Lead With Greater Confidence Through Conviction

Six best practices conviction best practices which underscore confidence

 

An article in Nature Neuroscience led by Benedetto De Martino, a cognitive neuroscientist in the field of decision-making and neuroeconomics, states that the brain has direct links between knowing what you want and the ability to express it.

His research demonstrated that the more confident a person was in his or her ideas, the more likely they were to maintain those beliefs over time. ¬These deep-seated principles led to a capacity to speak with greater conviction.

Conviction and confidence in how you communicate does not guarantee success. But the lack of both almost always guarantees failure – especially when it comes to leadership.

It’s a personal and deep-seated belief that compels individuals to move forward despite doubt and cynicism. Conviction drives decision making, promises action, tolerates risk, and overcomes doubt.

It doesn’t always happen immediately but progresses over time through both positive and negative experiences.

Save Jobs- A man of confidence and conviction

I use Steve Jobs as example quite often in my coaching and teaching. The reason is simple, he was a visionary and revolutionary leader who exemplified confidence and conviction.

Here was a man who often was the smartest guy in the room. But he often camouflaged his intelligence with emotion when he spoke.

He introduced ideas and products never before seen or considered; we are living the result of his conviction today.

When Jobs introduced the iPod, he didn’t talk about hardware and software. He talked about the prospect of having a thousand songs in your pocket.

It was delivered in language that was easy to follow, packed with emotion, and translated easily from speaker to listener.

Jobs’ communication tactics were straightforward. The smartest guy in the room did not communicate in facts and figures. He did so with simplicity, energy, and above all, conviction.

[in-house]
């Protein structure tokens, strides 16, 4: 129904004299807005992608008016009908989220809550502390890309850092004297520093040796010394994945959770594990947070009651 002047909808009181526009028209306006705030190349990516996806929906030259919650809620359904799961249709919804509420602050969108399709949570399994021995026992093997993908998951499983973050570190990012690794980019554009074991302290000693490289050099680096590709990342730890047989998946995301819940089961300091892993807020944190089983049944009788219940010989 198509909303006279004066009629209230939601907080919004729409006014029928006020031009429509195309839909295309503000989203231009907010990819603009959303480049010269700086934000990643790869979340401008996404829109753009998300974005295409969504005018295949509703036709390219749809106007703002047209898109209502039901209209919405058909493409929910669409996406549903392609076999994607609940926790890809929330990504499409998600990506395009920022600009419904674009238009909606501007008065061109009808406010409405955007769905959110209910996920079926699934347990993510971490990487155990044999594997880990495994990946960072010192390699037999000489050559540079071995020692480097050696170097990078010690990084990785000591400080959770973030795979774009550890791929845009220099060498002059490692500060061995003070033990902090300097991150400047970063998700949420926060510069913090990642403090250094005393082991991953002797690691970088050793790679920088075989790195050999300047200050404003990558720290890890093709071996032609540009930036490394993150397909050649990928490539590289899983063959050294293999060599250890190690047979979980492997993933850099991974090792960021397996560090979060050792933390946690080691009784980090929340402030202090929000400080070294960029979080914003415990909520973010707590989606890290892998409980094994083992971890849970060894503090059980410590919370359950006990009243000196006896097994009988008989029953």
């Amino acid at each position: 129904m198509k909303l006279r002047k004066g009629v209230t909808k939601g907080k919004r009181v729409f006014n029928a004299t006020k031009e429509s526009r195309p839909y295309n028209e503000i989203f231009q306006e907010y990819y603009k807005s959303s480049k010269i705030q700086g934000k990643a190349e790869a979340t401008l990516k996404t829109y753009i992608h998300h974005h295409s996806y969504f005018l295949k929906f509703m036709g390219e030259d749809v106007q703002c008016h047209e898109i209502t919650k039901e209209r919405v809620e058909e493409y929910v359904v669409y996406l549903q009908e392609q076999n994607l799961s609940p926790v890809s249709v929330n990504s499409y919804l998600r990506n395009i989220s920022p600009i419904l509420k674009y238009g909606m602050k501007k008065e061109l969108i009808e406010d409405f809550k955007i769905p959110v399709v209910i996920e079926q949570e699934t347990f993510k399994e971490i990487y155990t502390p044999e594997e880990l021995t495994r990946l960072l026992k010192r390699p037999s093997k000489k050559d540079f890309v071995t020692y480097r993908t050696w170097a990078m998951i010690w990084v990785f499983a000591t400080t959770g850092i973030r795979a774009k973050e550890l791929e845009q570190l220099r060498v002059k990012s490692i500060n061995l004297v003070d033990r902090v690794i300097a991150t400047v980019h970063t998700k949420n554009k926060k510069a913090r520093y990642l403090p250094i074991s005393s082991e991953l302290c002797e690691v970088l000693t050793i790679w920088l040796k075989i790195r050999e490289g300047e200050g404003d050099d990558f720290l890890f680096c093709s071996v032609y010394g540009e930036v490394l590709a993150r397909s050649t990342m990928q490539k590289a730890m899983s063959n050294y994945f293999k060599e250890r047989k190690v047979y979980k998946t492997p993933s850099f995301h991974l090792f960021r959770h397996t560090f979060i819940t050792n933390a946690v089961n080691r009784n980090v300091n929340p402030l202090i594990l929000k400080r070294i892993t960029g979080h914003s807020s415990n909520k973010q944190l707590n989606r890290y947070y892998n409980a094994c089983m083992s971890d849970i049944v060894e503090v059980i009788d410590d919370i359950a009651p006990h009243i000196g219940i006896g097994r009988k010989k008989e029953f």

When you integrate those three qualities—simple tones, creativity, and emotion—nothing is lost. They can absorb all of it, and the ideas behind your speech will stick.

Choose your words- and actions- wisely

Why would anyone follow you up a mountain, onto the playing field, or into the line of fire if you use weak words?

Why would people buy what you are selling? In order to become a leader, project strength. That strength should be communicated, first and foremost, via the quality of the words you choose.

But speaking with conviction is far more than choosing quality (not filler) words.

It is also expressed in actions and reactions. More than a century ago, the philosopher Thomas Carlyle said, “Conviction is worthless unless it’s converted into conduct.” Ask most serial entrepreneurs about the start-up challenges they confront, and they’ll likely agree with Carlyle’s base assumption.

Start-ups require the three Cs: courage, capital, and conviction.

You need all three to succeed as an entrepreneur, but each works in different ways. Courage is felt, capital is raised, but conviction must be demonstrated in order to be of value.

Nest: Six best practices conviction best practices.

Chuck Garcia
Chuck Garciahttp://chuckgarcia.com/about/
Chuck is an author, executive coach, keynote speaker, and CEO of Climb Leadership International. He coaches executives on public speaking and leadership communication. A 25-year veteran of Wall Street, he spent several of those in leadership positions at Bloomberg, BlackRock, and Citadel. He is also adjunct associate professor at Columbia University where he teaches leadership communication in The Fu Foundation Graduate School of Engineering and Applied Science. He leverages his business leadership experience, as well as his hobby of mountain climbing, to provide an effective teaching narrative for professionals applying his tools and techniques. In his book A Climb to the Top, an Amazon best seller, draws on years of coaching and consulting experience to explain how you can become a powerful and persuasive communicator. Chuck is a graduate of Syracuse University and has a Master’s Degree in Organizational Leadership. Website

Featured Items